10 Ways To Think For Yourself: A Geek’s Guide to Problem Solving
Ian Lurie Feb 7 2009
Your boss comes to you and says “I need [insert seemingly impossible request here].”
What do you do? You can deluge your already harried superiors with questions, until you all give up in frustration. Or, you can (gasp) research, analyze and solve the problem.
Not many people know how to do this. Your brain is 3 pounds of problem-solving muscle. Exercise it regularly and you’ll go far. Here’s how:
- Get into the right frame of mind. Problem solving is fun. You’re about to learn something cool. Go for a quick walk, or listen to the sound track of 300 to get all pumped up. Rarrr!
- Simplify. What are the components of the problem? Break it down into the smallest possible elements. If you need a new web site, you have to start with the architecture. If you have to sell 400 units, you need to know the best price, first.
- Open the gate. Now that you know the components of your problem, start with the gating issue — the problem within the problem you have to solve first. Don’t be afraid to change the gating issue as you learn more. Just use one as a starting point.
- Research. If you work on the web and you don’t use search engines as a problem solving tool, I will hang you by your tonsils. This whole internet thing isn’t a fad. There’s some good stuff out there. Go find it. Don’t walk into your boss’s office until you do.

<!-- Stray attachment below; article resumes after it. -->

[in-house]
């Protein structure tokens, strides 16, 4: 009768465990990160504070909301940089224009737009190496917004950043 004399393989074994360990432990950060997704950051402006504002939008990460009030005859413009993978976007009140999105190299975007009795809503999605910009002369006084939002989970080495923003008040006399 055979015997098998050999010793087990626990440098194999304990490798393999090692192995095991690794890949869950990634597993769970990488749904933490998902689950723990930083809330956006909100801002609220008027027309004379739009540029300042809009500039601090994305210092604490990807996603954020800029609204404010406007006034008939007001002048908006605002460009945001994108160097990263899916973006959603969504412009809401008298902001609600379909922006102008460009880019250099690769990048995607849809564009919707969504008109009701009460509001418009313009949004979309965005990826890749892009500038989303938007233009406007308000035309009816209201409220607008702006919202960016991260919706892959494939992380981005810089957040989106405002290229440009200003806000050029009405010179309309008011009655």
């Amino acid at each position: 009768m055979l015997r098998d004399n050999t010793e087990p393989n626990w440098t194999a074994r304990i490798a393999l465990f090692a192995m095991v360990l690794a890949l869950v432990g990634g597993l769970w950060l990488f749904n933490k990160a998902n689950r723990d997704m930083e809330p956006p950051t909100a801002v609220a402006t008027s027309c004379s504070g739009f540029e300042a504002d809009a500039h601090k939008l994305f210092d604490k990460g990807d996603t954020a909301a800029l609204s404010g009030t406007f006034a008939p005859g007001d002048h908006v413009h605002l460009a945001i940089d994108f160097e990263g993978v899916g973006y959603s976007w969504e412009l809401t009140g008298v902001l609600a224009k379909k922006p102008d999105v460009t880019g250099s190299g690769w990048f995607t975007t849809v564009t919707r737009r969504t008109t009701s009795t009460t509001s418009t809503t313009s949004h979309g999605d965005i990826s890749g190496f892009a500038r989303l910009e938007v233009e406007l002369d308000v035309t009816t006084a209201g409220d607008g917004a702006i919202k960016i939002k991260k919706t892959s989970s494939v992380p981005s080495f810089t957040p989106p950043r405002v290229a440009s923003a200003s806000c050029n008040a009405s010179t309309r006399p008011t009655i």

- Use reverse. If you hit a dead end, don’t sit there staring at the wall. That makes me weep for the entire species. Use reverse! Find another component of your problem and work on that one.
- Live in dreamland. Start with the perfect-world solution to your problem. The easiest way to get a top ranking on Google? Have 10,000 pages of totally optimized content on a perfectly-optimized site.
- Then wake up. Write down your perfect-world solution and you’ll probably end up in an asylum. Ratchet back your perfect solution until you have a practical one. Relativity creating a road block? Find a wormhole (sorry, geek reference).
- Keep everything. If you get 3/4 of the way through a new web application and realize you’ve hit that dead end, don’t delete your work. Back it up. You may have solved another problem, or you may just be in a caffeine-induced stupor. When you pursue another possible solution, the final steps for this one may suddenly click into place.
- Walk away. If you’re about to put your fist through your monitor, stand up. Stretch. Walk around. Go outside and kick a few rodents or something. Come back after you’ve emotionally rebooted.
- Present options. I always ask that anyone coming to me with a question have 2 possible next steps as well. Otherwise I subject them to the same withering barrage of questions my Constitutional Law professor used on me. Mwahahahaha.
You can solve problems. You can think for yourself. Next time you’re stumped, carpe problemo with these steps.
One other note: As an employer, the one skill I value above all others is problem solving. The ability to look at a challenge, research answers and then develop a solution is pure gold, especially in emerging fields like internet marketing. You want a job? Learn to solve problems. It goes a long way.
Ian Lurie is CEO and founder of Portent Inc. He is co-author of the 2nd edition of the Web Marketing All-In-One for Dummies and wrote the sections on SEO, blogging, social media and web analytics. He's recorded training for Lynda.com, writes regularly for the Portent Blog and has been published on AllThingsD, Forbes.com and TechCrunch. And, Ian speaks at conferences around the world, including SearchLove, MozCon, SIC and ad:Tech. Read More